Though not a true plant, Sargassum is a brown seaweed or macroalgae that floats along the surface of the ocean. It has long leafy-branches with small round berry-like balls called pods attached and forms large “mats” that can stretch for miles.
Dr. Sylvia Earle has likened large mats or accumulations of Sargassum “the golden rainforest of the ocean” because of all of the organisms that rely on this species. Open ocean Sargassum provides an important marine community to many species, some of which only exist because of it. These organisms include: Sargassum fish, Sargassum sea mat, Sargassum pipefish, Sargassum snail, Sargassum swimming crab, Sargassum nudibranch and Sargassum shrimp.
Along with these species, more than 145 invertebrate species such as shrimp, nudibranch, seahorses, crabs, snails and fish have been documented is association with Sargassum. These smaller invertebrate species attract larger species in the food web such as sharks, mahi-mahi, wahoo and tuna. The food web does not stop at fish-- tropical birds such as Audubon’s shearwater, masked booby, red-necked phalarope and terns, have been known to feed on the fish in Sargassum.
Sargassum not only provides food for many species but provides refuge, breeding grounds and nursery habitat as well. According to Wells and Roocker (2004), around 36 species of fish spawn or use Sargassum as their nursery such as swordfish, flying fish, white and blue marlin, bluefin tuna and yellowfin tuna. Along with fish, sea turtles such as the loggerhead use Sargassum as a nursery habitat.
So what’s in it for Sargassum? All of the organisms that use Sargassum in various ways produce waste that nourishes the seaweed in return. Even when Sargassum is washed ashore, it provides benefits for the beach community. One way that Sargassum is beneficial is that it becomes food for many invertebrates. Once invertebrates feed on this seaweed, they then become food for shorebirds. According to Thomas (2004), Sargassum is critical for stabilizing the shoreline by adding nutrients to coastal soils and promoting the growth of dune plants.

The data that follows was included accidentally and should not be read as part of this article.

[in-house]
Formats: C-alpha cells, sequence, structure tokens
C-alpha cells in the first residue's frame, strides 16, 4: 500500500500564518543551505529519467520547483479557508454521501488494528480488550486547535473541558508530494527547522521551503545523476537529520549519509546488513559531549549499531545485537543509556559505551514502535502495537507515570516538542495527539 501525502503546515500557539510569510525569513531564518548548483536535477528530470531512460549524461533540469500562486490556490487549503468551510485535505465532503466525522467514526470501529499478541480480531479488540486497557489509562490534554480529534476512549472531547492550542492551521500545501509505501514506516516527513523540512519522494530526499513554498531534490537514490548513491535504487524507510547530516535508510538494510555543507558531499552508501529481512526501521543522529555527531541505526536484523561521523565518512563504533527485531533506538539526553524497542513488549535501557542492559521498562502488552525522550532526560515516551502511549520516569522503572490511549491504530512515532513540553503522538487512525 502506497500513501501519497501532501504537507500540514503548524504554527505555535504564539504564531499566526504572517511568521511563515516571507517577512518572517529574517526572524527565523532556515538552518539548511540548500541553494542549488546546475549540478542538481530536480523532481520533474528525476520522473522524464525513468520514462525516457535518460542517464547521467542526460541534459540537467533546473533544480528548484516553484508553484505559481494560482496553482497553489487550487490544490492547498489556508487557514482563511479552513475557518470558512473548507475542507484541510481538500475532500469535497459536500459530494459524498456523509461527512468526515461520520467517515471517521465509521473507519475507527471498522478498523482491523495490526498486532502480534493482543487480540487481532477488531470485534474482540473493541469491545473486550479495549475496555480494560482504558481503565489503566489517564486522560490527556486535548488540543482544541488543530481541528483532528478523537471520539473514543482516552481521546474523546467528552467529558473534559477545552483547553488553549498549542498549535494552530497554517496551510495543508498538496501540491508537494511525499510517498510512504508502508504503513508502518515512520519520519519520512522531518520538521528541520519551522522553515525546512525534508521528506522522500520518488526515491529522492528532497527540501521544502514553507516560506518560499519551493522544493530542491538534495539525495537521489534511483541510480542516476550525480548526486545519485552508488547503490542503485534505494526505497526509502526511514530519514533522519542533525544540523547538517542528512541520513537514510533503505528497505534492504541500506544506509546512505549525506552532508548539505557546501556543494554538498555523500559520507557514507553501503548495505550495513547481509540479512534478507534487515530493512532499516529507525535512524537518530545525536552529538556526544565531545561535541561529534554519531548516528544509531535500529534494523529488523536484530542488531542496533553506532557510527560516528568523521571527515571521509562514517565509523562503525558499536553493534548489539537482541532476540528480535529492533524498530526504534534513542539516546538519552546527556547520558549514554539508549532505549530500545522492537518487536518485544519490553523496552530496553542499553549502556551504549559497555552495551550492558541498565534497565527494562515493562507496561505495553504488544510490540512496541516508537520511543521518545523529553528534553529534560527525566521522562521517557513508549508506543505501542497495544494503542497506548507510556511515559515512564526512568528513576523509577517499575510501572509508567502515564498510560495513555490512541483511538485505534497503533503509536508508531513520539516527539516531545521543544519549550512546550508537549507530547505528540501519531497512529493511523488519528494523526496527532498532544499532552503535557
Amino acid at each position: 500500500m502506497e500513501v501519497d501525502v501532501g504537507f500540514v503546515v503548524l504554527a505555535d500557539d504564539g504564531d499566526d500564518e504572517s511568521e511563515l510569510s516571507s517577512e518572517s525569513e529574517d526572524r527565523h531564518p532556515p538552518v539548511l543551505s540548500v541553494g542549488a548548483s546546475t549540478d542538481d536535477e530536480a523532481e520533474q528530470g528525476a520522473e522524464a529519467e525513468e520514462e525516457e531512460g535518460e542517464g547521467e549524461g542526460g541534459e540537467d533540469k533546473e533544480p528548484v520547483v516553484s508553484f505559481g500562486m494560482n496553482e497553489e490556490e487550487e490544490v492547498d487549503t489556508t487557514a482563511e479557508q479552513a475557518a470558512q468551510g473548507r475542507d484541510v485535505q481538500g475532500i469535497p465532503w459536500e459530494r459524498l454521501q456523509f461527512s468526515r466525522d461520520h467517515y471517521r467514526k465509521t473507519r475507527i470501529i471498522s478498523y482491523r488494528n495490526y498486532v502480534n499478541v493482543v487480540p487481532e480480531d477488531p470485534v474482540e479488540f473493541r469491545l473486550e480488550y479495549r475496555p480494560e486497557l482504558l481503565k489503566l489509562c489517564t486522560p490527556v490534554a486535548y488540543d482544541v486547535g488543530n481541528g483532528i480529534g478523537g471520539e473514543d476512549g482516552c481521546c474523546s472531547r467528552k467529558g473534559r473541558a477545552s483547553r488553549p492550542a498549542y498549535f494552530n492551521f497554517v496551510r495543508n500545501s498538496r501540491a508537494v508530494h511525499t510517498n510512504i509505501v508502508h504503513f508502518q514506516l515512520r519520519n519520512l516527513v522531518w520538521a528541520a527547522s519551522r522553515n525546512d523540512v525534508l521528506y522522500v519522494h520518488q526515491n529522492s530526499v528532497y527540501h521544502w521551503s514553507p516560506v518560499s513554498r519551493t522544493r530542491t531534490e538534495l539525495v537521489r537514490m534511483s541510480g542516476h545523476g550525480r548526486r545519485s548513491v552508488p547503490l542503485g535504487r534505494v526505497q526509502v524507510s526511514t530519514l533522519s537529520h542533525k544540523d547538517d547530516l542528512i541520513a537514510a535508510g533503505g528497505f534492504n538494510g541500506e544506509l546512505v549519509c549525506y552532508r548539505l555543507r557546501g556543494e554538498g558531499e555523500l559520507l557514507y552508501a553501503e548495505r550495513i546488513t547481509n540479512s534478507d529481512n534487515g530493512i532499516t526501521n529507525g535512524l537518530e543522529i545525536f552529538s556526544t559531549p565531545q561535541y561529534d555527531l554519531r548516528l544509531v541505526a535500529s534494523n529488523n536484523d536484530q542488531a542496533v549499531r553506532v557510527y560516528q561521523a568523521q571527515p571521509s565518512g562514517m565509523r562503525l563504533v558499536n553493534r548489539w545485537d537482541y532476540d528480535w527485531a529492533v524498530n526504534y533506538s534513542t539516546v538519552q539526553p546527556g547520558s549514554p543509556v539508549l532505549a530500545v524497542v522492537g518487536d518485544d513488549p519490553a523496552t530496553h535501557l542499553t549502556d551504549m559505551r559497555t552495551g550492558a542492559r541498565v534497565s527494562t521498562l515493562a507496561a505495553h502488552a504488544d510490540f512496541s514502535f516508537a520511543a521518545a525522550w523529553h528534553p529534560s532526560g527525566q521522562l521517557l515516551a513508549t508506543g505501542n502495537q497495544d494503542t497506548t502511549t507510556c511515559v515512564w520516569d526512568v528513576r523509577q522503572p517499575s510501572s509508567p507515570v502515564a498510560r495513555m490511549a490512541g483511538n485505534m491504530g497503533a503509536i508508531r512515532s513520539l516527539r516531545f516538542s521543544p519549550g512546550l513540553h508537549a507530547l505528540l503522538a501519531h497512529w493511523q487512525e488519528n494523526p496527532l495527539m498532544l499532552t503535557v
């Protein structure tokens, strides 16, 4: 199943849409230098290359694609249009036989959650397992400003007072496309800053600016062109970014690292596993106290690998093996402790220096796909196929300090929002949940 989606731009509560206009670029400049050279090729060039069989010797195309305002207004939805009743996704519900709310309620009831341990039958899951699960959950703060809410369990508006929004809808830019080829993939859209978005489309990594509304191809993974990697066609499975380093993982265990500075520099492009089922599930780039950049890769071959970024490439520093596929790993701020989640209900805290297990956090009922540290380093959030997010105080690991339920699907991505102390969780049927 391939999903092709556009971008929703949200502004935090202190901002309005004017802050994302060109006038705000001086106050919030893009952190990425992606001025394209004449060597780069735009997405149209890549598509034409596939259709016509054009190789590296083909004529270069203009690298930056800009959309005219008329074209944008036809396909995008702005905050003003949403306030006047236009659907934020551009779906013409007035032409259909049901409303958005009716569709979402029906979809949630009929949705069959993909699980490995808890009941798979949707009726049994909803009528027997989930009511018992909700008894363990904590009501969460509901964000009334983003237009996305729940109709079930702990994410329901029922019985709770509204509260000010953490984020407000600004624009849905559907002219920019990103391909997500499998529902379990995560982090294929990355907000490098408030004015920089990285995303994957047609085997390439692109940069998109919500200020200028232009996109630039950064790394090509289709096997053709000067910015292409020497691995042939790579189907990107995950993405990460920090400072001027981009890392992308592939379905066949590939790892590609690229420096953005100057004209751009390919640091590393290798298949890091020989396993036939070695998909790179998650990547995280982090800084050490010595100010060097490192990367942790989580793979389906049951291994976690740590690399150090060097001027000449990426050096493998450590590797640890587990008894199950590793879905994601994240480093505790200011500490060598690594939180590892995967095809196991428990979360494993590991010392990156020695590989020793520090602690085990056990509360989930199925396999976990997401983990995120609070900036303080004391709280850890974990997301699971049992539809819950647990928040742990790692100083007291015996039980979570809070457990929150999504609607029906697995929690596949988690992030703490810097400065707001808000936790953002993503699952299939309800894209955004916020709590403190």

Oil from oil spills tends to aggregate towards Sargassum because both float. When oil coats the seaweed, other marine life that consume and swim around this oil filled seaweed are at risk.Pollution such as microplastics is also a threat to Sargassum and all of the organisms associated with it.
Doubilet, David, et al., “Life in the North Atlantic Depends on This Floating Seaweed.” In the Sargasso Sea, Life Depends on Floating Sargassum Seaweed, 15 May 2019, https://www.nationalgeographic.com/magazine/2019/06/sargasso-sea-north-atlantic-gyre-supports-ocean-life/#close.
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Wells, R.J.D. and J.R Rooker 2004 Spatial and temporal habitat use by fishes associated with Sargassum mats in the NW Gulf of Mexico. Bulletin of Marine Science 74: 81–9
Last updated: December 12, 2019